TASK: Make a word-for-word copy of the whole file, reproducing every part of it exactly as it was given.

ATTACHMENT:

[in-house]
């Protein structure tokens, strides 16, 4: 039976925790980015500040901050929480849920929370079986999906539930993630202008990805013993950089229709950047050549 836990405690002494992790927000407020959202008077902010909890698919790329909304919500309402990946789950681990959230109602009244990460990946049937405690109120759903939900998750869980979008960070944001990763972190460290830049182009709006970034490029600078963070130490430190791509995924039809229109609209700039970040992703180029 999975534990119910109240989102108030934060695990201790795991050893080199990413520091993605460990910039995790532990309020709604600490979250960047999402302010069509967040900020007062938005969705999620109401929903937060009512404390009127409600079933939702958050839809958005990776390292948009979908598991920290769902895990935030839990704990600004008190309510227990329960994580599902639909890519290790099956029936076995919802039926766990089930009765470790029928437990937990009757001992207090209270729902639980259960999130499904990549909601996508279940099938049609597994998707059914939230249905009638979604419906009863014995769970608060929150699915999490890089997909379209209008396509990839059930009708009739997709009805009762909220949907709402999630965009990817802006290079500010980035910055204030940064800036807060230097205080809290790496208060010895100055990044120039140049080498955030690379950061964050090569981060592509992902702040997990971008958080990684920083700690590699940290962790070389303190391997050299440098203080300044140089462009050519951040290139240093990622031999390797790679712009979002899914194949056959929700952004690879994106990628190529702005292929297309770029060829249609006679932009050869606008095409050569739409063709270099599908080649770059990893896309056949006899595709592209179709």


[in-house]
């Protein structure tokens, strides 16, 4: 039976925790980015500040901050929480849920929370079986999906539930993630202008990805013993950089229709950047050549 836990405690002494992790927000407020959202008077902010909890698919790329909304919500309402990946789950681990959230109602009244990460990946049937405690109120759903939900998750869980979008960070944001990763972190460290830049182009709006970034490029600078963070130490430190791509995924039809229109609209700039970040992703180029 999975534990119910109240989102108030934060695990201790795991050893080199990413520091993605460990910039995790532990309020709604600490979250960047999402302010069509967040900020007062938005969705999620109401929903937060009512404390009127409600079933939702958050839809958005990776390292948009979908598991920290769902895990935030839990704990600004008190309510227990329960994580599902639909890519290790099956029936076995919802039926766990089930009765470790029928437990937990009757001992207090209270729902639980259960999130499904990549909601996508279940099938049609597994998707059914939230249905009638979604419906009863014995769970608060929150699915999490890089997909379209209008396509990839059930009708009739997709009805009762909220949907709402999630965009990817802006290079500010980035910055204030940064800036807060230097205080809290790496208060010895100055990044120039140049080498955030690379950061964050090569981060592509992902702040997990971008958080990684920083700690590699940290962790070389303190391997050299440098203080300044140089462009050519951040290139240093990622031999390797790679712009979002899914194949056959929700952004690879994106990628190529702005292929297309770029060829249609006679932009050869606008095409050569739409063709270099599908080649770059990893896309056949006899595709592209179709």